Jane’s overlap with real life has sometimes been more literal than emotional realism. The Villanuevas were a Latinx family living through a modified version of a telenovela in 2010s Miami, a part of their identity that informed the show just as much as gender or class or Jane’s artistic voice. The show charted Alba’s journey from undocumented immigrant to naturalized citizen; in later seasons, she married a friend to help with his immigration status, then had to prove the relationship’s authenticity to skeptical authorities. Rogelio’s arc, while less weighty, was also informed by the struggles international performers face when attempting to translate their appeal to the United States, from skittish executives to culture clashes. “Having conversations with Jennie about why some Latin American actors come to this country—to make it, to break into the American market, to cross over—I think that was a big influence for Jennie to write Rogelio,” Camil says. Jane’s master narrative was driven less by issues than the demands of the story, but its diversity couldn’t help but stand out. In her Golden Globes acceptance speech for Best Actress in a TV Comedy in 2015, Rodriguez tearfully paid tribute to “a culture that wants to see themselves as heroes.”
As a white showrunner diving into a culturally specific story, Urman “was aware of that tension right from the beginning, and the difficulty.” She was deliberate about hiring writers, cast, and crew members who could complement her own experience; Rivera, for example, has written for Mexican novelas in the past. But “at the same time,” Urman says, the goal was “making these characters so specific that they’re not representing everyone; they’re representing Jane, who is the daughter of Xo, who is the daughter of Alba. There’s so much that goes into the making of a person. It’s definitely ethnicity, and then there’s socioeconomic positions, and then there’s how religious you are.” Jane made its characters textured enough that they were far more than any single trait, and accessible to fans who may not have shared said traits. Grobglas, who is French and Israeli, has been touched, if not necessarily surprised, by Jane’s resonance with friends overseas: “I really feel like, across the board, any person can relate to this story, because it’s basically a story about family and caring and love and imperfections.”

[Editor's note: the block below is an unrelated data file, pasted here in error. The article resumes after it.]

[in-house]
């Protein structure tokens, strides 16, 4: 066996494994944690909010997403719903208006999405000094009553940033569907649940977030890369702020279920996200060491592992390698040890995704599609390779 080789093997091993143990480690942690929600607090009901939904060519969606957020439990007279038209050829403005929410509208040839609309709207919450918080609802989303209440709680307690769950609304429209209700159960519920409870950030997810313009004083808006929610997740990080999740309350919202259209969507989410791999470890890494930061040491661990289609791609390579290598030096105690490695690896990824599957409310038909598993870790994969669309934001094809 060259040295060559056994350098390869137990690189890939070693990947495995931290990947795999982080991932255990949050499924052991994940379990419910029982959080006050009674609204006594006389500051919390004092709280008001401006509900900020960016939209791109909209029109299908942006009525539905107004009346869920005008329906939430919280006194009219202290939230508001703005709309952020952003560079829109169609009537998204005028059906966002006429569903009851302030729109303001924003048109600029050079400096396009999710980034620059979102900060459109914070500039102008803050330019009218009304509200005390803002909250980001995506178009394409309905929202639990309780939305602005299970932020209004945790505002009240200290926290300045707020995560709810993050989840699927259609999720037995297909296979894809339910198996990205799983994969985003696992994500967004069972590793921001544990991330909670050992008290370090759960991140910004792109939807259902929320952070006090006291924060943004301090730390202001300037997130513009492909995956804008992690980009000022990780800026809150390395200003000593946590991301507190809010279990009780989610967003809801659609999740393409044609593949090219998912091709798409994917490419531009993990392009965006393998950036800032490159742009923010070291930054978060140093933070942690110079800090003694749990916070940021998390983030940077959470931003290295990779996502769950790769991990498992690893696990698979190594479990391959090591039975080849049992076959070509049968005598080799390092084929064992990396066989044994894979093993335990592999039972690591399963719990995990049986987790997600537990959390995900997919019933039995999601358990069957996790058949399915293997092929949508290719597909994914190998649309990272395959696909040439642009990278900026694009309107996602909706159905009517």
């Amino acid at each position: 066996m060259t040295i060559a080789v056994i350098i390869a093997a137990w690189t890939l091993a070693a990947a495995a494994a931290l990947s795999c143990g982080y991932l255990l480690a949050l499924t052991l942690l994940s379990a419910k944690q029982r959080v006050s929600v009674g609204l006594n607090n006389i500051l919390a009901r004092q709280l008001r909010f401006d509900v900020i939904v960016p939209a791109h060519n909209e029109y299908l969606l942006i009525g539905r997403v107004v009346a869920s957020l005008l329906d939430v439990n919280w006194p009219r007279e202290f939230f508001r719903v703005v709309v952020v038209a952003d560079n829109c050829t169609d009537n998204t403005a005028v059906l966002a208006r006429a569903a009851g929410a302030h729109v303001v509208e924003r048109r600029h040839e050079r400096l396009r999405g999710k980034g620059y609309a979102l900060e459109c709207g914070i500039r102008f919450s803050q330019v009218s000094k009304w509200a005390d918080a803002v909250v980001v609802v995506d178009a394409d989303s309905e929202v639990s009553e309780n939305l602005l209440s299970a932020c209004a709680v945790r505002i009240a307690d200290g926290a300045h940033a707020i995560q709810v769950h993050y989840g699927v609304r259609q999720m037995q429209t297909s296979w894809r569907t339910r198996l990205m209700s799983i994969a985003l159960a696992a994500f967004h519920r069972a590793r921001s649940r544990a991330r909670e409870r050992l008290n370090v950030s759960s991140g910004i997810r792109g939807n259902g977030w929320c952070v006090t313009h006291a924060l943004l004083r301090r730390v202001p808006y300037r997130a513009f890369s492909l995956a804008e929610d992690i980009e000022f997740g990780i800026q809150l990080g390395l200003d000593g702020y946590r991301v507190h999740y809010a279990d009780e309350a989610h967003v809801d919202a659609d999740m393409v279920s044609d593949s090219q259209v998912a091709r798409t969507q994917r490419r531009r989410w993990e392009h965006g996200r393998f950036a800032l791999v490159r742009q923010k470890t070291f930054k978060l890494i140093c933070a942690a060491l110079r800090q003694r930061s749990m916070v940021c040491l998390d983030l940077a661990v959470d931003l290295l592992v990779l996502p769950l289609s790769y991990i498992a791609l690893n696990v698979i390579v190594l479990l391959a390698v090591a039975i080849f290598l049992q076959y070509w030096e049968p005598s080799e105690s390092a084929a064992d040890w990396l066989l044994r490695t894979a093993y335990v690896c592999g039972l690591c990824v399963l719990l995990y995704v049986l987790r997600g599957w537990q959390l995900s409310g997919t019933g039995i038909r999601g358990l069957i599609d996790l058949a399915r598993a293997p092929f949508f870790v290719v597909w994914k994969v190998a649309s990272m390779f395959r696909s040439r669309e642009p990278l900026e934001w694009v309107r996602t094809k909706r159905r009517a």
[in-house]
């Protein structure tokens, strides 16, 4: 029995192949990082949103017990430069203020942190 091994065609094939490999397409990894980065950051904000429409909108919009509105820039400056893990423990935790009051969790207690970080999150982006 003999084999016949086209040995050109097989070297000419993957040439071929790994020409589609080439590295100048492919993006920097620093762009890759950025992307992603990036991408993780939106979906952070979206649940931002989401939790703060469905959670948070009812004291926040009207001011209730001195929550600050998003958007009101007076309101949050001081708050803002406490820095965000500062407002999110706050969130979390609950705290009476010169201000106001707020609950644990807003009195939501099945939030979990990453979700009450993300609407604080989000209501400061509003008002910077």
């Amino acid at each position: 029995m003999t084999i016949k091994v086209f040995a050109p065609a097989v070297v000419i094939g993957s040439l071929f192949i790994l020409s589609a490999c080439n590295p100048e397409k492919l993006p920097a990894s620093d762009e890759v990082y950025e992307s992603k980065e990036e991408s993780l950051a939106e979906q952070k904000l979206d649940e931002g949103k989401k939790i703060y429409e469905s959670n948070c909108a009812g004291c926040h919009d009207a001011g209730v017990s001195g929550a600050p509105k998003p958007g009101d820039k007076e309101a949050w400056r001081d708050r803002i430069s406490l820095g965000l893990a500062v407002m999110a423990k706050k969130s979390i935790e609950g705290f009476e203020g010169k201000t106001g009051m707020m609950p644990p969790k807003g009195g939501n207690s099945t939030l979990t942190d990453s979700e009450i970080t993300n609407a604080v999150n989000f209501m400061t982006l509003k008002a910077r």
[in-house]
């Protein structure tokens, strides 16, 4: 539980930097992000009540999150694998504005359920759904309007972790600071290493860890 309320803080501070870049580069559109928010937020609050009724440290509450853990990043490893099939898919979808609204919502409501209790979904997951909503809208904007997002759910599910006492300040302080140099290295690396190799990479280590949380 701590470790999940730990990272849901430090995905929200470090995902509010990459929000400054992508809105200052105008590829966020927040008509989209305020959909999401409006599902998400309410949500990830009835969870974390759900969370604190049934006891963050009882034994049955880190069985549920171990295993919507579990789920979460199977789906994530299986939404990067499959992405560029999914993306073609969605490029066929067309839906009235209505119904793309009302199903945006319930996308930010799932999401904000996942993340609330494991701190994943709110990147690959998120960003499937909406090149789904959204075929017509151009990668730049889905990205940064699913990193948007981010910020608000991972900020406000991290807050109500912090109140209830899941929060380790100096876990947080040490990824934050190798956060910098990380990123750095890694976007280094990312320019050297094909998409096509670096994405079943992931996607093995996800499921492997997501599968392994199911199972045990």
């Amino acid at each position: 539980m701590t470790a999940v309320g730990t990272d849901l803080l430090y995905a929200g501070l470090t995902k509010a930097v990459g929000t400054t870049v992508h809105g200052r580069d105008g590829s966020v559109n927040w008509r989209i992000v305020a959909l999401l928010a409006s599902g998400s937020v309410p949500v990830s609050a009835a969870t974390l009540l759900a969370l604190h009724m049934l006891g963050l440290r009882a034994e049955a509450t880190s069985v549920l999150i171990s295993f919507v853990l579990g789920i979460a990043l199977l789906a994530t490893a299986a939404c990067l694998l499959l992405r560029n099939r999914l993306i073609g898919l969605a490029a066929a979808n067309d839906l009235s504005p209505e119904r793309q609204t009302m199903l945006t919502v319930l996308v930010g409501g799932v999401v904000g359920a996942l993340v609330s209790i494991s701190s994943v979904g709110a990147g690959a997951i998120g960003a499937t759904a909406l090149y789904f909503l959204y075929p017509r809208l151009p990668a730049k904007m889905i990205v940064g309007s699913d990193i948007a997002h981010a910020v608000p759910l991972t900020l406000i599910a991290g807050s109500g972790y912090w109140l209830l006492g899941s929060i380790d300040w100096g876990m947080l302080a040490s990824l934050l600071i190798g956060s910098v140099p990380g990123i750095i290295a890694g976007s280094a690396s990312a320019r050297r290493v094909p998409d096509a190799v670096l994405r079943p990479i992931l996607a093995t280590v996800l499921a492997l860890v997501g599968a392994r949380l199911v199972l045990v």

And yet, Jane’s universality came because of, not despite, its specificity. Urman first envisioned the show as “a story about mothers and daughters,” and the significance of a female-created, female-fronted series is lost on no one—especially in a year that’s also seen the loss of other groundbreaking shows like Broad City, Tuca & Bertie, and Orange Is the New Black. “A show is, from my experience, very much defined by the people on top,” Grobglas says. “The fact that we had a female showrunner, the top two people on the call sheet were women, majority female directors, majority female writers—that, in itself, set a tone for our show.” From larger themes like motherhood to smaller production choices like its pastel color palette, Jane created a matrilineal world that was almost as much an escapist fantasy as Jane’s love life.
It’s not a spoiler to say that Jane’s finale includes a wedding. The entire season has been building up to Jane and Rafael’s tying the knot—and besides, as the narrator reminds us, almost every telenovela ends with a union. But Wednesday’s episode also concludes a mission Urman has had in mind from Jane’s very beginning, down to the very last shot. As with every show, there have been unplanned twists and turns, but “the master plan, like the overall arc, is the same, is what I wanted to tell,” she declares. “A story about a girl who loves telenovelas so much that her life becomes one. The setting up of the rich and famous as the fantasy, and the home being more grounded, and then realizing at the end that that home is the fantasy.” It all adds up to Jane Gloriana Villanueva—daughter, mother, successful novelist—getting a happy ending, one surrounded by TV magic but ultimately built on a more quotidian foundation of family, hard work, and love.